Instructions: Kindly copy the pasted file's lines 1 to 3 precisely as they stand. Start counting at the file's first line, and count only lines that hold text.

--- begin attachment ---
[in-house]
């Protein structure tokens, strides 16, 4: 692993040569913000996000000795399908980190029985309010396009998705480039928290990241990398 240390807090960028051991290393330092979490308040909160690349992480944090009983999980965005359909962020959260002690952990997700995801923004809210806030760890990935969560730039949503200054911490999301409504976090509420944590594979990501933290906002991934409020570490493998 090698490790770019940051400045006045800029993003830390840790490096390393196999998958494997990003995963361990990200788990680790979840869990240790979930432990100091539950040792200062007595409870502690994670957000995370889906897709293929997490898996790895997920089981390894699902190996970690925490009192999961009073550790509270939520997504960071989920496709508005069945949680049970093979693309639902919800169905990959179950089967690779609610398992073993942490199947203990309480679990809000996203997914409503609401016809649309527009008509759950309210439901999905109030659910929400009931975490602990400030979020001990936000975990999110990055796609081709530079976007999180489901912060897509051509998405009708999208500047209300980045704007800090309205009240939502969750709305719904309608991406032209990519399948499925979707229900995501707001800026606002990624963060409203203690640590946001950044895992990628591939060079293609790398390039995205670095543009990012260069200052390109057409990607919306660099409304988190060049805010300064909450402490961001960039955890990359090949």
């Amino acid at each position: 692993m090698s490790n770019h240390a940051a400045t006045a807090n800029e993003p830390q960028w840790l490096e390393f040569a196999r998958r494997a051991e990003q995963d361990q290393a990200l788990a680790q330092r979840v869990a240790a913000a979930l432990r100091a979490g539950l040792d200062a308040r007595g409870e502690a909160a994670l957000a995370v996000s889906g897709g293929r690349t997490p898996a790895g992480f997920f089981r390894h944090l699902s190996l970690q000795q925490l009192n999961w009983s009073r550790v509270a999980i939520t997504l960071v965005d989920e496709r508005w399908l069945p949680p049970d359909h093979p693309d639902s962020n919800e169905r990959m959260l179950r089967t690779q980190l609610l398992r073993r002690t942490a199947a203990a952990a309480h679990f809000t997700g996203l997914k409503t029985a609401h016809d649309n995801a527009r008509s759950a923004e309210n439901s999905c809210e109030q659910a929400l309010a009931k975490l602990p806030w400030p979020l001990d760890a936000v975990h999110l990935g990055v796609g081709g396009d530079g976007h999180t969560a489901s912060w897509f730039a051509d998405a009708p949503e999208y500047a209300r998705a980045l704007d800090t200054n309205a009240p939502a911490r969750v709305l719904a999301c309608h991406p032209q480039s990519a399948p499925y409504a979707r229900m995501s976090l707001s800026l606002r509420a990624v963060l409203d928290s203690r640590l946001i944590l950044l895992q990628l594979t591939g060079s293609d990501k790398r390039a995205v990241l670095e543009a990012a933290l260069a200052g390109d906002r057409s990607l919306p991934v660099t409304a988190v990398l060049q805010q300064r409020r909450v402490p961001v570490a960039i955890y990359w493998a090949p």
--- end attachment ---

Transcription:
[in-house]
């Protein structure tokens, strides 16, 4: 692993040569913000996000000795399908980190029985309010396009998705480039928290990241990398 240390807090960028051991290393330092979490308040909160690349992480944090009983999980965005359909962020959260002690952990997700995801923004809210806030760890990935969560730039949503200054911490999301409504976090509420944590594979990501933290906002991934409020570490493998 090698490790770019940051400045006045800029993003830390840790490096390393196999998958494997990003995963361990990200788990680790979840869990240790979930432990100091539950040792200062007595409870502690994670957000995370889906897709293929997490898996790895997920089981390894699902190996970690925490009192999961009073550790509270939520997504960071989920496709508005069945949680049970093979693309639902919800169905990959179950089967690779609610398992073993942490199947203990309480679990809000996203997914409503609401016809649309527009008509759950309210439901999905109030659910929400009931975490602990400030979020001990936000975990999110990055796609081709530079976007999180489901912060897509051509998405009708999208500047209300980045704007800090309205009240939502969750709305719904309608991406032209990519399948499925979707229900995501707001800026606002990624963060409203203690640590946001950044895992990628591939060079293609790398390039995205670095543009990012260069200052390109057409990607919306660099409304988190060049805010300064909450402490961001960039955890990359090949």
């Amino acid at each position: 692993m090698s490790n770019h240390a940051a400045t006045a807090n800029e993003p830390q960028w840790l490096e390393f040569a196999r998958r494997a051991e990003q995963d361990q290393a990200l788990a680790q330092r979840v869990a240790a913000a979930l432990r100091a979490g539950l040792d200062a308040r007595g409870e502690a909160a994670l957000a995370v996000s889906g897709g293929r690349t997490p898996a790895g992480f997920f089981r390894h944090l699902s190996l970690q000795q925490l009192n999961w009983s009073r550790v509270a999980i939520t997504l960071v965005d989920e496709r508005w399908l069945p949680p049970d359909h093979p693309d639902s962020n919800e169905r990959m959260l179950r089967t690779q980190l609610l398992r073993r002690t942490a199947a203990a952990a309480h679990f809000t997700g996203l997914k409503t029985a609401h016809d649309n995801a527009r008509s759950a923004e309210n439901s999905c809210e109030q659910a929400l309010a009931k975490l602990p806030w400030p979020l001990d760890a936000v975990h999110l990935g990055v796609g081709g396009d530079g976007h999180t969560a489901s912060w897509f730039a051509d998405a009708p949503e999208y500047a209300r998705a980045l704007d800090t200054n309205a009240p939502a911490r969750v709305l719904a999301c309608h991406p032209q480039s990519a399948p499925y409504a979707r229900m995501s976090l707001s800026l606002r509420a990624v963060l409203d928290s203690r640590l946001i944590l950044l895992q990628l594979t591939g060079s293609d990501k790398r390039a995205v990241l670095e543009a990012a933290l260069a200052g390109d906002r057409s990607l919306p991934v660099t409304a988190v990398l060049q805010q300064r409020r909450v402490p961001v570490a960039i955890y990359w493998a090949p």